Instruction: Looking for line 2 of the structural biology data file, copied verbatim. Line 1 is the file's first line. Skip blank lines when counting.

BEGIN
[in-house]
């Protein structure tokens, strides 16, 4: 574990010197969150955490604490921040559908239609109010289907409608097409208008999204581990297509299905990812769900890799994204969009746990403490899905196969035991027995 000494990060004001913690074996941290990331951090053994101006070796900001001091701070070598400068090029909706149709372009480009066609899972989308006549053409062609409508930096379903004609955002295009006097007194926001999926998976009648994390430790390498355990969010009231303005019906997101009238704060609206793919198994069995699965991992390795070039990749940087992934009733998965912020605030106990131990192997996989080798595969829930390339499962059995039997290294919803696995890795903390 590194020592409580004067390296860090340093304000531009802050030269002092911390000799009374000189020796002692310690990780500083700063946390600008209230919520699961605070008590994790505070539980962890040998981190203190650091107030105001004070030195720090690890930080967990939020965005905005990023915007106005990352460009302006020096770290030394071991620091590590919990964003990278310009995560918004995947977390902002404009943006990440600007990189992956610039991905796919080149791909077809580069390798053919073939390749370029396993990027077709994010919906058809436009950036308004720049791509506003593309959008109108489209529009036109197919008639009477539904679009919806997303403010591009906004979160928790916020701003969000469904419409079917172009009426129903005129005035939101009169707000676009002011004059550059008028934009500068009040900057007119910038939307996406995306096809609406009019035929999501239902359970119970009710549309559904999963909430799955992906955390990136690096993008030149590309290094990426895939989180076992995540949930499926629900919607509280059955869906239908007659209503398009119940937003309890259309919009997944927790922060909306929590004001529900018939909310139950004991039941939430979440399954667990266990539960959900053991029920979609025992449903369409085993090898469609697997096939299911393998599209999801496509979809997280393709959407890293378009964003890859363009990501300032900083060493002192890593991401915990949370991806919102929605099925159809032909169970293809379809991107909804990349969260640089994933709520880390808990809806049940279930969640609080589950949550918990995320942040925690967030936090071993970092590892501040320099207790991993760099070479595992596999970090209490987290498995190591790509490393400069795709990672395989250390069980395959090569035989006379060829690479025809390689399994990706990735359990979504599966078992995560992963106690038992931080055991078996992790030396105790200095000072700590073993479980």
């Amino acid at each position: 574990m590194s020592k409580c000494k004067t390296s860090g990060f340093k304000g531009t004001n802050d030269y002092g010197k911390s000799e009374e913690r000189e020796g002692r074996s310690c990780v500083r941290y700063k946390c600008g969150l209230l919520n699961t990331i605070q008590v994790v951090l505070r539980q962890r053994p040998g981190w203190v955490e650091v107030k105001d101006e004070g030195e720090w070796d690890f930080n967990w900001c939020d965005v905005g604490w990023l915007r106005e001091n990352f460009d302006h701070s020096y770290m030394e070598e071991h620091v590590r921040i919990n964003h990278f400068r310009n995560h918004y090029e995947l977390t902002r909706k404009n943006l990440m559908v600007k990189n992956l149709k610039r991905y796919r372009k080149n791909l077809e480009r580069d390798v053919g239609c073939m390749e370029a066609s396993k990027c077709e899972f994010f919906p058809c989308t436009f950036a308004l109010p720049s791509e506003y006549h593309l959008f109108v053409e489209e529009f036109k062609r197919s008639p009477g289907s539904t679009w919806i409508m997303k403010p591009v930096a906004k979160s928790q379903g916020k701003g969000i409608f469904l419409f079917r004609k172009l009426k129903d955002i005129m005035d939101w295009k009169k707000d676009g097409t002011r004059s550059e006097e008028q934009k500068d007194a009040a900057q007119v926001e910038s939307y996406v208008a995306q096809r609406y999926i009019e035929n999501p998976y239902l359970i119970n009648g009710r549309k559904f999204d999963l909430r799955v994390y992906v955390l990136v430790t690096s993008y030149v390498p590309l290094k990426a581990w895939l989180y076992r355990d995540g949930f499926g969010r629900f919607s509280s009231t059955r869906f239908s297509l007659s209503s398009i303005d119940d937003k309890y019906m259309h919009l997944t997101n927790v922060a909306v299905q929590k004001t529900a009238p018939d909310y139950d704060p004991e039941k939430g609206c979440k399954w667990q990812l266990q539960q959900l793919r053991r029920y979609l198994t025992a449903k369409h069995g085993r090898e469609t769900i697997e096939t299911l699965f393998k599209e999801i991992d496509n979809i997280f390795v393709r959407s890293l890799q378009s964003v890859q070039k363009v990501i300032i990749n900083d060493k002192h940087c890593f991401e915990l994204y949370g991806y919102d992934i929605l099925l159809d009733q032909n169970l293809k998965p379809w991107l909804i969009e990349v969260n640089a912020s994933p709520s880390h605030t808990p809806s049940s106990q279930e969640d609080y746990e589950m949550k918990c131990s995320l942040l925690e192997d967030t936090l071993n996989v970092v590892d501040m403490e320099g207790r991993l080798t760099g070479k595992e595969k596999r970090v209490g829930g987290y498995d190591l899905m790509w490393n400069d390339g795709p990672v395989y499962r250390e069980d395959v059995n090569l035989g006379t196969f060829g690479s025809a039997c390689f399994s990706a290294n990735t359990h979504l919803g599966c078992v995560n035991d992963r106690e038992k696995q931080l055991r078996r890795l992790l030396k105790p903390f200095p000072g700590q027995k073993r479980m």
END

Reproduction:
């Protein structure tokens, strides 16, 4: 574990010197969150955490604490921040559908239609109010289907409608097409208008999204581990297509299905990812769900890799994204969009746990403490899905196969035991027995 000494990060004001913690074996941290990331951090053994101006070796900001001091701070070598400068090029909706149709372009480009066609899972989308006549053409062609409508930096379903004609955002295009006097007194926001999926998976009648994390430790390498355990969010009231303005019906997101009238704060609206793919198994069995699965991992390795070039990749940087992934009733998965912020605030106990131990192997996989080798595969829930390339499962059995039997290294919803696995890795903390 590194020592409580004067390296860090340093304000531009802050030269002092911390000799009374000189020796002692310690990780500083700063946390600008209230919520699961605070008590994790505070539980962890040998981190203190650091107030105001004070030195720090690890930080967990939020965005905005990023915007106005990352460009302006020096770290030394071991620091590590919990964003990278310009995560918004995947977390902002404009943006990440600007990189992956610039991905796919080149791909077809580069390798053919073939390749370029396993990027077709994010919906058809436009950036308004720049791509506003593309959008109108489209529009036109197919008639009477539904679009919806997303403010591009906004979160928790916020701003969000469904419409079917172009009426129903005129005035939101009169707000676009002011004059550059008028934009500068009040900057007119910038939307996406995306096809609406009019035929999501239902359970119970009710549309559904999963909430799955992906955390990136690096993008030149590309290094990426895939989180076992995540949930499926629900919607509280059955869906239908007659209503398009119940937003309890259309919009997944927790922060909306929590004001529900018939909310139950004991039941939430979440399954667990266990539960959900053991029920979609025992449903369409085993090898469609697997096939299911393998599209999801496509979809997280393709959407890293378009964003890859363009990501300032900083060493002192890593991401915990949370991806919102929605099925159809032909169970293809379809991107909804990349969260640089994933709520880390808990809806049940279930969640609080589950949550918990995320942040925690967030936090071993970092590892501040320099207790991993760099070479595992596999970090209490987290498995190591790509490393400069795709990672395989250390069980395959090569035989006379060829690479025809390689399994990706990735359990979504599966078992995560992963106690038992931080055991078996992790030396105790200095000072700590073993479980």